Single capsule with five active ingredients may cut risk of heart disease by half

By Laura Thompson, March 30, 2009

    Dr. Yusuf, professor of medicine for the Michael G. DeGroote School of Medicine, vice-president of research and chief scientific officer at Hamilton Health Sciences and director of the Population Health Research Institute. Photo courtesy of FHS.
Healthy individuals may be able to significantly reduce their risk of heart disease without additional side effects by taking a single capsule that combines three blood-pressure-lowering drugs, a statin and aspirin, according to a study led by McMaster University researchers at the Population Health Research Institute.

The medication, known as Polycap, combines five active pharmacological ingredients that are normally prescribed as individual therapies to patients with cardiovascular disease or at risk of cardiovascular disease.

The findings of the Phase-II clinical trial will be published today in The Lancet and presented simultaneously at the Annual Scientific Session of the American College of Cardiology by principal investigator Dr. Salim Yusuf.

Dr. Yusuf is a professor of medicine for the Michael G. DeGroote School of Medicine, vice-president of research and chief scientific officer at Hamilton Health Sciences and director of the Population Health Research Institute.

The Indian Polycap Study (TIPS) is the first double-blind, randomized trial to evaluate the tolerability of the Polycap as well as the impact of the medication on cardiovascular risk factors. The three-month study of more than 2,000 participants was conducted in India, where polypills such as the Polycap are currently available.

Researchers recruited healthy individuals between the ages of 45 and 80 with one risk factor of cardiovascular disease and compared the Polycap to eight individual pharmacological therapies. Specifically, they looked at the impact of the combination pill on blood pressure, cholesterol levels, heart rate and urinary thromboxane B2, an indicator of the stickiness of blood platelets.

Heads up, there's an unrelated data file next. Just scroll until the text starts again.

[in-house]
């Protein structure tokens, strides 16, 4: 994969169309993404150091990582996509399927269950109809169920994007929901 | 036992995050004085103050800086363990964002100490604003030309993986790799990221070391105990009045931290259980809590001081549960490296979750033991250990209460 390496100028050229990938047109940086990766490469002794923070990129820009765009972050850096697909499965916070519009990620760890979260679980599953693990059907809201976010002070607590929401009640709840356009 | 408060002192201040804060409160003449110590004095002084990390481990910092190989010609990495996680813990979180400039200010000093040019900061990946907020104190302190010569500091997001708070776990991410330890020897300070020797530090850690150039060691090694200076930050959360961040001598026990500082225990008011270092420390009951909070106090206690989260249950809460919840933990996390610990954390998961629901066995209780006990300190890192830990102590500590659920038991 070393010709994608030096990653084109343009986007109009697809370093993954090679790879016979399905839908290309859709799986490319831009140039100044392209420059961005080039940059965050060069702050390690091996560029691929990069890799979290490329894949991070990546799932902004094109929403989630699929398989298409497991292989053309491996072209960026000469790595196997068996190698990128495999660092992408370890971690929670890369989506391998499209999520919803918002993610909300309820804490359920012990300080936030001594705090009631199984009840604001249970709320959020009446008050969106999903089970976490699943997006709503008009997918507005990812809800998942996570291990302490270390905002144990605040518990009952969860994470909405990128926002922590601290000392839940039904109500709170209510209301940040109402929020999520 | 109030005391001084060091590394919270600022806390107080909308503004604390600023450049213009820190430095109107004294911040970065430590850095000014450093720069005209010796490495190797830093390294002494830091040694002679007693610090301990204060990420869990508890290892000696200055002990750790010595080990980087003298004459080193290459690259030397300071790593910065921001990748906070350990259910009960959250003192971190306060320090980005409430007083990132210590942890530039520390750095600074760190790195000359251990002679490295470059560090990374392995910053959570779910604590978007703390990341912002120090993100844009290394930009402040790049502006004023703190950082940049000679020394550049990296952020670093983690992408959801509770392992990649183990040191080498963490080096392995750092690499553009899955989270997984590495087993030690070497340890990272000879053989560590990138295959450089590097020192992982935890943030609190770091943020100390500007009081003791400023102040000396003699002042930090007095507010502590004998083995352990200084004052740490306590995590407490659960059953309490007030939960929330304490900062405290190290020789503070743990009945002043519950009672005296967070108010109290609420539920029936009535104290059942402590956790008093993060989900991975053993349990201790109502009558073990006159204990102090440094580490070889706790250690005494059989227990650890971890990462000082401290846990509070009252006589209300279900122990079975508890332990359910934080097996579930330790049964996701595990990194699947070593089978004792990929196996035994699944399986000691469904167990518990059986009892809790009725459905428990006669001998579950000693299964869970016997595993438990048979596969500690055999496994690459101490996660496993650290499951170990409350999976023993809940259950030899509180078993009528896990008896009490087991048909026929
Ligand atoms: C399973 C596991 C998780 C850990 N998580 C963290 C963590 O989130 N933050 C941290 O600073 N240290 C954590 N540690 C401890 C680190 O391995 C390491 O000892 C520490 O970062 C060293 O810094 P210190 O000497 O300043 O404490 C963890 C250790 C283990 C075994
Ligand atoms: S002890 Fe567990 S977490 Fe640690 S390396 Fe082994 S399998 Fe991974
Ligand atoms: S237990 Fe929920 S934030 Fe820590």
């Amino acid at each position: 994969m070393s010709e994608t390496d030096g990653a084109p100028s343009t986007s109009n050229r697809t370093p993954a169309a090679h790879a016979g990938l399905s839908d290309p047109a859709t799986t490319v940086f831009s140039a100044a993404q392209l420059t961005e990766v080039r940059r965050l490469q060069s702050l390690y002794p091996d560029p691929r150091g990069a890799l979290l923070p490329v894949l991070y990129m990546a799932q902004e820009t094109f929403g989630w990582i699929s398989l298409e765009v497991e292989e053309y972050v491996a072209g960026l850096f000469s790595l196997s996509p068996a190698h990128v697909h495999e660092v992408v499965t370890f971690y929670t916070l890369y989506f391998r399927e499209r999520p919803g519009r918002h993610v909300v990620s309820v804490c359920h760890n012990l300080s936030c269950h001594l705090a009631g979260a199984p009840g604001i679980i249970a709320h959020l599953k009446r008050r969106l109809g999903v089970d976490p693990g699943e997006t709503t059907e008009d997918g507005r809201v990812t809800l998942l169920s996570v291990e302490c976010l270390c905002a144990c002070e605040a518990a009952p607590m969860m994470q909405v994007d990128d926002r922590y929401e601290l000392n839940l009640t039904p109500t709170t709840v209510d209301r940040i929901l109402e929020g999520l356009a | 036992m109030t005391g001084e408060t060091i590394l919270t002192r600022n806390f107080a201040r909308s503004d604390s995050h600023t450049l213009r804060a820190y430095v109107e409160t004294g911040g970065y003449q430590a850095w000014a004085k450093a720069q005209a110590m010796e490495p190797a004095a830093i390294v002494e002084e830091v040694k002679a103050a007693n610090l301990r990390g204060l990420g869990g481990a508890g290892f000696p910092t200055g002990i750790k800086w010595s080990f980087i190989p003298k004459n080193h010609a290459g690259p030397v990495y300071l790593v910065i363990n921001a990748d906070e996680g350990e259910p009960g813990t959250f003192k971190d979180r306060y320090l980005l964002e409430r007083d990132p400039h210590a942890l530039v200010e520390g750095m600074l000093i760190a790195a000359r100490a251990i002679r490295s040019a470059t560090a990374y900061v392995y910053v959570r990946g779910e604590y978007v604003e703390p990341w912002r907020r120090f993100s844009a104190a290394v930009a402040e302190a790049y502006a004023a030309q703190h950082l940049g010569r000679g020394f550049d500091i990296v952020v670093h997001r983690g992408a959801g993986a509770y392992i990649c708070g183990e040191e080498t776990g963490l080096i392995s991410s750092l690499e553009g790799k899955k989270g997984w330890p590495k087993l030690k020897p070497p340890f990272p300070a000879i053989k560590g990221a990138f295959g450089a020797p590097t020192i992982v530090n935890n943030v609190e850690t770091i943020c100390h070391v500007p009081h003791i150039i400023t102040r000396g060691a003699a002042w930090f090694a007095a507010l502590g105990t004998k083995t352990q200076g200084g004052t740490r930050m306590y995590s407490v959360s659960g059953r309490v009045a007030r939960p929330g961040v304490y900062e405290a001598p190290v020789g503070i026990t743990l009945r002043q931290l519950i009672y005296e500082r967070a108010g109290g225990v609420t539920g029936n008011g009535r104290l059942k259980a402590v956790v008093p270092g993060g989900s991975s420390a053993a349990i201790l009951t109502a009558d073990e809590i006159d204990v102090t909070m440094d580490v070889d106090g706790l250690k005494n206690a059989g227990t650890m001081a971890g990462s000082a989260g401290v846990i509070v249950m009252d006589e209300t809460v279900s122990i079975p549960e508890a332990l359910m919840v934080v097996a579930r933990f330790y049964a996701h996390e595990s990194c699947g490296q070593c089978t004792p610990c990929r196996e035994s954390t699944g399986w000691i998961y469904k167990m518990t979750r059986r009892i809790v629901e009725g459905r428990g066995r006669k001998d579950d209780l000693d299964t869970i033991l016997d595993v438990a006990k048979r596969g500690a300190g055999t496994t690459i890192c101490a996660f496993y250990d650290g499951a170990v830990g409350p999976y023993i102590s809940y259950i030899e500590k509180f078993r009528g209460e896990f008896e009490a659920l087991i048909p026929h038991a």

"The thought that people might be able to take a single pill to reduce multiple cardiovascular risk factors has generated a lot of excitement; it would certainly revolutionize heart disease prevention as we know it," said Dr. Yusuf, a cardiologist and epidemiologist.

Researchers found that the Polycap was well tolerated by study participants and there was no evidence of additional side effects from the capsule. They also found that the rate of stopping the medication was the same for the Polycap as it was for individual medications.

"Before our study, there was no data about whether it was even possible to put five active ingredients into a single pill - in terms of feasibility, the bioavailability of different agents and possible interactions but we found that it works. And, side effects were no different than when taking one or two medications."

The notion of a "combination pill" to combat heart disease was raised by Dr. Yusuf in a 2002 editorial published in The Lancet. A year later, two British scientists, Nicholas Wald and Malcolm Law, expanded on the idea in the British Medical Journal. The researchers hypothesized the combination pill could reduce cardiovascular disease by more than 80 per cent as well as largely prevent heart attacks and stroke if taken by everyone aged 55 and older and everyone with existing cardiovascular disease.

The findings of the TIPS study suggest that Polycap could potentially reduce heart disease by 62 per cent and stroke by 48 per cent. However, more research is needed to determine an optimal composition of the pill.

"This trial was a critical first step to inform the design of larger, more definitive studies, as well as further development of appropriate combinations of blood-pressure-lowering drugs with statins and aspirin," Dr. Yusuf said.

The study was sponsored by Cadila Pharmaceuticals, India, which played no role in data collection, analysis or interpretation.